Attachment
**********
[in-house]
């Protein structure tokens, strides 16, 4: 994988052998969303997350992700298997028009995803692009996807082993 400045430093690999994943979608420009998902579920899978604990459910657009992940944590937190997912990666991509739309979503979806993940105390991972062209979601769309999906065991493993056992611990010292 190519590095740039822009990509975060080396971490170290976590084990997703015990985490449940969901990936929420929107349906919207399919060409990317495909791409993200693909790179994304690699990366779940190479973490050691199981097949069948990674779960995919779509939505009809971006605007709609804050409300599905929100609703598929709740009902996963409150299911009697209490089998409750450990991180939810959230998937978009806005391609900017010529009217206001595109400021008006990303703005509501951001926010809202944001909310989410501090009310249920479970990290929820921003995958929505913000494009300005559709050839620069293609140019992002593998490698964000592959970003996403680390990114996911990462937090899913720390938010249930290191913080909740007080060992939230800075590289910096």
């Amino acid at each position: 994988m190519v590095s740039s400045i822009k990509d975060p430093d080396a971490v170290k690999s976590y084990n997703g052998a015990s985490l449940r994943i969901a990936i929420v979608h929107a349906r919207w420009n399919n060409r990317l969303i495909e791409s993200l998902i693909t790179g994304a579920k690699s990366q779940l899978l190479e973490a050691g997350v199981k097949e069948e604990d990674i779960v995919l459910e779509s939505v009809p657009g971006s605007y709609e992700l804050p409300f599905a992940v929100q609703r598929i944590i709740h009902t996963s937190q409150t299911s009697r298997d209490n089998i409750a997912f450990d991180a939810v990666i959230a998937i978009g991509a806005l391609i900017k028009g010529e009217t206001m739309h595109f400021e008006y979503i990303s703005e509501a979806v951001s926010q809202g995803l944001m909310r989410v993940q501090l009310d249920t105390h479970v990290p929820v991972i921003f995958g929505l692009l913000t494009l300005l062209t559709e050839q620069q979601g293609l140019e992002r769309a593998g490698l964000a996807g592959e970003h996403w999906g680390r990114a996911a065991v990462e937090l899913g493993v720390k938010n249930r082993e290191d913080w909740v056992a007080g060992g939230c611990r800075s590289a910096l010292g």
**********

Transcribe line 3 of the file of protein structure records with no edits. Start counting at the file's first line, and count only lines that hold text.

């Amino acid at each position: 994988m190519v590095s740039s400045i822009k990509d975060p430093d080396a971490v170290k690999s976590y084990n997703g052998a015990s985490l449940r994943i969901a990936i929420v979608h929107a349906r919207w420009n399919n060409r990317l969303i495909e791409s993200l998902i693909t790179g994304a579920k690699s990366q779940l899978l190479e973490a050691g997350v199981k097949e069948e604990d990674i779960v995919l459910e779509s939505v009809p657009g971006s605007y709609e992700l804050p409300f599905a992940v929100q609703r598929i944590i709740h009902t996963s937190q409150t299911s009697r298997d209490n089998i409750a997912f450990d991180a939810v990666i959230a998937i978009g991509a806005l391609i900017k028009g010529e009217t206001m739309h595109f400021e008006y979503i990303s703005e509501a979806v951001s926010q809202g995803l944001m909310r989410v993940q501090l009310d249920t105390h479970v990290p929820v991972i921003f995958g929505l692009l913000t494009l300005l062209t559709e050839q620069q979601g293609l140019e992002r769309a593998g490698l964000a996807g592959e970003h996403w999906g680390r990114a996911a065991v990462e937090l899913g493993v720390k938010n249930r082993e290191d913080w909740v056992a007080g060992g939230c611990r800075s590289a910096l010292g």